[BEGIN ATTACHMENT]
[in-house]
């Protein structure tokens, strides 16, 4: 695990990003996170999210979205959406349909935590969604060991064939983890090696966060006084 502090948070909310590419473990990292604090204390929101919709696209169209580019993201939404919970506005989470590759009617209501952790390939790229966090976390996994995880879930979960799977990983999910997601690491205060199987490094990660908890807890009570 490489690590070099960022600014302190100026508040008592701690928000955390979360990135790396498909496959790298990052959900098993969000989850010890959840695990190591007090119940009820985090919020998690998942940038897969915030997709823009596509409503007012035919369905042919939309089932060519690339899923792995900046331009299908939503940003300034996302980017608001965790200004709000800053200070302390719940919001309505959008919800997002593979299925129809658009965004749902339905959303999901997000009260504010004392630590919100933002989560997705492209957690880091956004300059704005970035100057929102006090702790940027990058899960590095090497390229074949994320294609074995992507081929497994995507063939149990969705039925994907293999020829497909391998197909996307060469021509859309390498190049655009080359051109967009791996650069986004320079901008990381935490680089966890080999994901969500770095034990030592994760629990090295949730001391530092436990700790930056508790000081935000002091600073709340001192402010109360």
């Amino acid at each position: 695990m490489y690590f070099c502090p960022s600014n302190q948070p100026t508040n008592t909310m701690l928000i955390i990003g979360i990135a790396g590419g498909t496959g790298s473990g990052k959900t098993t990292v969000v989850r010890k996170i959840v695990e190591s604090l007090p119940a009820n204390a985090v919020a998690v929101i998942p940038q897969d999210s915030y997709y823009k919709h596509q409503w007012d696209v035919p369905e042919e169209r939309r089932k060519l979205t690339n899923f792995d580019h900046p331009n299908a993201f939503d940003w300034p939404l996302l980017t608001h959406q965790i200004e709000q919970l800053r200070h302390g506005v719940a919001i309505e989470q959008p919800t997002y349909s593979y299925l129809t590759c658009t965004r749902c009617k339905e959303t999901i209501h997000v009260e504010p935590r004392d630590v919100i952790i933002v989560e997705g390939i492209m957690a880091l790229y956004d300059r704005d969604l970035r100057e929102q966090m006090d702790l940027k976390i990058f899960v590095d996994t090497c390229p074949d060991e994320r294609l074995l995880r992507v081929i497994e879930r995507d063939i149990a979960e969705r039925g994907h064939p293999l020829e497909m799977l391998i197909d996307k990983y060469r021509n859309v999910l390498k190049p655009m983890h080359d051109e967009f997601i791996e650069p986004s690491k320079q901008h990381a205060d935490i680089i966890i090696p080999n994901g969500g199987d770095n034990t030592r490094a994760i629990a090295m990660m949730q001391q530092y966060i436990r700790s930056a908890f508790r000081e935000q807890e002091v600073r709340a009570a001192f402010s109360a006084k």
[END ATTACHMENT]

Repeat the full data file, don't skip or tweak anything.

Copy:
[in-house]
């Protein structure tokens, strides 16, 4: 695990990003996170999210979205959406349909935590969604060991064939983890090696966060006084 502090948070909310590419473990990292604090204390929101919709696209169209580019993201939404919970506005989470590759009617209501952790390939790229966090976390996994995880879930979960799977990983999910997601690491205060199987490094990660908890807890009570 490489690590070099960022600014302190100026508040008592701690928000955390979360990135790396498909496959790298990052959900098993969000989850010890959840695990190591007090119940009820985090919020998690998942940038897969915030997709823009596509409503007012035919369905042919939309089932060519690339899923792995900046331009299908939503940003300034996302980017608001965790200004709000800053200070302390719940919001309505959008919800997002593979299925129809658009965004749902339905959303999901997000009260504010004392630590919100933002989560997705492209957690880091956004300059704005970035100057929102006090702790940027990058899960590095090497390229074949994320294609074995992507081929497994995507063939149990969705039925994907293999020829497909391998197909996307060469021509859309390498190049655009080359051109967009791996650069986004320079901008990381935490680089966890080999994901969500770095034990030592994760629990090295949730001391530092436990700790930056508790000081935000002091600073709340001192402010109360």
């Amino acid at each position: 695990m490489y690590f070099c502090p960022s600014n302190q948070p100026t508040n008592t909310m701690l928000i955390i990003g979360i990135a790396g590419g498909t496959g790298s473990g990052k959900t098993t990292v969000v989850r010890k996170i959840v695990e190591s604090l007090p119940a009820n204390a985090v919020a998690v929101i998942p940038q897969d999210s915030y997709y823009k919709h596509q409503w007012d696209v035919p369905e042919e169209r939309r089932k060519l979205t690339n899923f792995d580019h900046p331009n299908a993201f939503d940003w300034p939404l996302l980017t608001h959406q965790i200004e709000q919970l800053r200070h302390g506005v719940a919001i309505e989470q959008p919800t997002y349909s593979y299925l129809t590759c658009t965004r749902c009617k339905e959303t999901i209501h997000v009260e504010p935590r004392d630590v919100i952790i933002v989560e997705g390939i492209m957690a880091l790229y956004d300059r704005d969604l970035r100057e929102q966090m006090d702790l940027k976390i990058f899960v590095d996994t090497c390229p074949d060991e994320r294609l074995l995880r992507v081929i497994e879930r995507d063939i149990a979960e969705r039925g994907h064939p293999l020829e497909m799977l391998i197909d996307k990983y060469r021509n859309v999910l390498k190049p655009m983890h080359d051109e967009f997601i791996e650069p986004s690491k320079q901008h990381a205060d935490i680089i966890i090696p080999n994901g969500g199987d770095n034990t030592r490094a994760i629990a090295m990660m949730q001391q530092y966060i436990r700790s930056a908890f508790r000081e935000q807890e002091v600073r709340a009570a001192f402010s109360a006084k």